Petra in Pictures
Petra – A “lost city” of the ancient world, only known to the Bedouin, who fiercely protected it from outsiders, until the young Swiss explorer, Jean Louis Burckhardt, in 1812, at age 27, visited it disguised as a Muslim. After moving to Aleppo in 1809, he converted to Islam and took the name Sheikh Ibrahim bin Abdullah. It is here that he became a master of disguise, not only by becoming fluent in Arabic, but also adopting local customs.
This place is very interesting for its antiquities and the remains of an ancient city, which I conjecture to be Petra, the capital of Arbia Peetraea, a place which, as far as I know, no European traveller has ever visited.
Siq – The narrow chasm, towering 200 metres high, and created by tectonic forces that for 1.2 kilometres creates a sense of anticipation and excitement within the heart of every visitor walking through it towards the “rose red city”, and that first coveted glimpse of The Treasury.
The Treasury or Al Khazneh – The quintessential image of Petra and tomb of the Nabataean King Aretas III (c 100BC – 200AD). It is here in the shadows of the expertly carved rock façade, towering 43 metres high, where most visitors fall in love with this ancient city strewn over a vast area of mountains and wadis.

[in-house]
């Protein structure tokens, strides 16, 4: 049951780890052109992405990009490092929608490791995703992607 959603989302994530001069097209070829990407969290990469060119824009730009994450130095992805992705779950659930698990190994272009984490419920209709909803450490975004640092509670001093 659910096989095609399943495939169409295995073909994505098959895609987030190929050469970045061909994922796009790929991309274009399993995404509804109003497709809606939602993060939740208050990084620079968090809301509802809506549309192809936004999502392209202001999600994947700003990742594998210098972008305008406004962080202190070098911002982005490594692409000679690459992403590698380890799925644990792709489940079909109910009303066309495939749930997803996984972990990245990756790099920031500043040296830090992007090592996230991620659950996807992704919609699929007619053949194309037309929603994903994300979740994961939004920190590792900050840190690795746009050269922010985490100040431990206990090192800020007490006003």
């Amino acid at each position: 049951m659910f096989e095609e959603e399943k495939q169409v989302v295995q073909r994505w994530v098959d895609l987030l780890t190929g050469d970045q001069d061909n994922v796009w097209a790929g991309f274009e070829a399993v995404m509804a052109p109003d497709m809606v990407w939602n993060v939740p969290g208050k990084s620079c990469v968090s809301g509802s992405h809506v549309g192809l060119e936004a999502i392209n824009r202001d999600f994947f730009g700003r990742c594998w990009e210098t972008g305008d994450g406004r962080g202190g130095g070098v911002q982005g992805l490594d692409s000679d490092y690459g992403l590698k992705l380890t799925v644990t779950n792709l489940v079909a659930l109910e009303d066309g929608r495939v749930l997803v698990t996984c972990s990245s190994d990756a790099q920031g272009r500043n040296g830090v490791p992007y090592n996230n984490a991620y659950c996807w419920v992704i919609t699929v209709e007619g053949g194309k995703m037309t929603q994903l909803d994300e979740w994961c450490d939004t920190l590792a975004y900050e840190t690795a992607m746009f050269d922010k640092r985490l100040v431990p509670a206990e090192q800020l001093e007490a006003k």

A public bathroom – Near the Basin Restaurant, where I wash the sweat and grime off my hands after a long hike, the veiled Bedouin caretaker breaks a plump purple fig in half. The juicy red flesh forms a stark contrast with her brown work-worn hand. It is sweet in my mouth. Our eyes touch and smile, as she gently lifts her veil to eat her half.
A donkey – The young Bdoul Bedouin boy rides past me on his donkey, and promptly enquires if I need one? “No thank you!” I quickly respond. “I am scared of donkeys, camels and horses.” Without missing a beat his cheeky grin widens. “What about a mule?”
An old Bedouin woman – We sit side by side slurping hot mint tea. The weathered sandstone landscape feels ancient and immense, as I try to capture it with my eyes. She sighs, and points to the dusty array of merchandise in her stall. They look as primordial as the rocks soaring above us. “There are not many tourists. Life is hard.”
Visited: August 2015
Entrance Fees: A 1 day pass cost JD50, a 2 day pass JD55, and a 3 day pass JD60
General information: Jordan in general, and Petra in particular is expensive. Pack a snack/food and water, unless you are prepared to pay the exorbitant prices that are charged inside. Wear sensible shoes and clothing that is suited to hiking, and make sure you wear sunscreen and a hat.
For more information, including the services of an official guide, visit the official website.